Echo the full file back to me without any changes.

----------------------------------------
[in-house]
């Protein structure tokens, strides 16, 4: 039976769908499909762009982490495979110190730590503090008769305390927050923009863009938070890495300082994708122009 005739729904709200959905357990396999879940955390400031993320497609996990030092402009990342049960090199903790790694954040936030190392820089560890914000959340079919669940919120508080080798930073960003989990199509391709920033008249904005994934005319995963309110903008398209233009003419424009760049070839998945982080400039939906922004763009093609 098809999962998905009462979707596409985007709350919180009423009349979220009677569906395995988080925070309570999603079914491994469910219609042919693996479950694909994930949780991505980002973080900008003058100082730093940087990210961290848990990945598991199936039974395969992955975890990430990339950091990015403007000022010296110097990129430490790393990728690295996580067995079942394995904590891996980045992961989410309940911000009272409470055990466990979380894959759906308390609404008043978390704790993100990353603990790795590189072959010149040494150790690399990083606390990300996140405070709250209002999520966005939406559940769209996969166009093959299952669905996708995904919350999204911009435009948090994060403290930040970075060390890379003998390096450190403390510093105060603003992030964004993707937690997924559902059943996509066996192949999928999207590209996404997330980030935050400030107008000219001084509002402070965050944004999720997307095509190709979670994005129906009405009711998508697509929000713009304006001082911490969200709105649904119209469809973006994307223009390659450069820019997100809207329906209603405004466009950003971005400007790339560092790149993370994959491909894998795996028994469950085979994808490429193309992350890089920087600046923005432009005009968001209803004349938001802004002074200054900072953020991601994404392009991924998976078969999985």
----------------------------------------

[in-house]
């Protein structure tokens, strides 16, 4: 039976769908499909762009982490495979110190730590503090008769305390927050923009863009938070890495300082994708122009 005739729904709200959905357990396999879940955390400031993320497609996990030092402009990342049960090199903790790694954040936030190392820089560890914000959340079919669940919120508080080798930073960003989990199509391709920033008249904005994934005319995963309110903008398209233009003419424009760049070839998945982080400039939906922004763009093609 098809999962998905009462979707596409985007709350919180009423009349979220009677569906395995988080925070309570999603079914491994469910219609042919693996479950694909994930949780991505980002973080900008003058100082730093940087990210961290848990990945598991199936039974395969992955975890990430990339950091990015403007000022010296110097990129430490790393990728690295996580067995079942394995904590891996980045992961989410309940911000009272409470055990466990979380894959759906308390609404008043978390704790993100990353603990790795590189072959010149040494150790690399990083606390990300996140405070709250209002999520966005939406559940769209996969166009093959299952669905996708995904919350999204911009435009948090994060403290930040970075060390890379003998390096450190403390510093105060603003992030964004993707937690997924559902059943996509066996192949999928999207590209996404997330980030935050400030107008000219001084509002402070965050944004999720997307095509190709979670994005129906009405009711998508697509929000713009304006001082911490969200709105649904119209469809973006994307223009390659450069820019997100809207329906209603405004466009950003971005400007790339560092790149993370994959491909894998795996028994469950085979994808490429193309992350890089920087600046923005432009005009968001209803004349938001802004002074200054900072953020991601994404392009991924998976078969999985």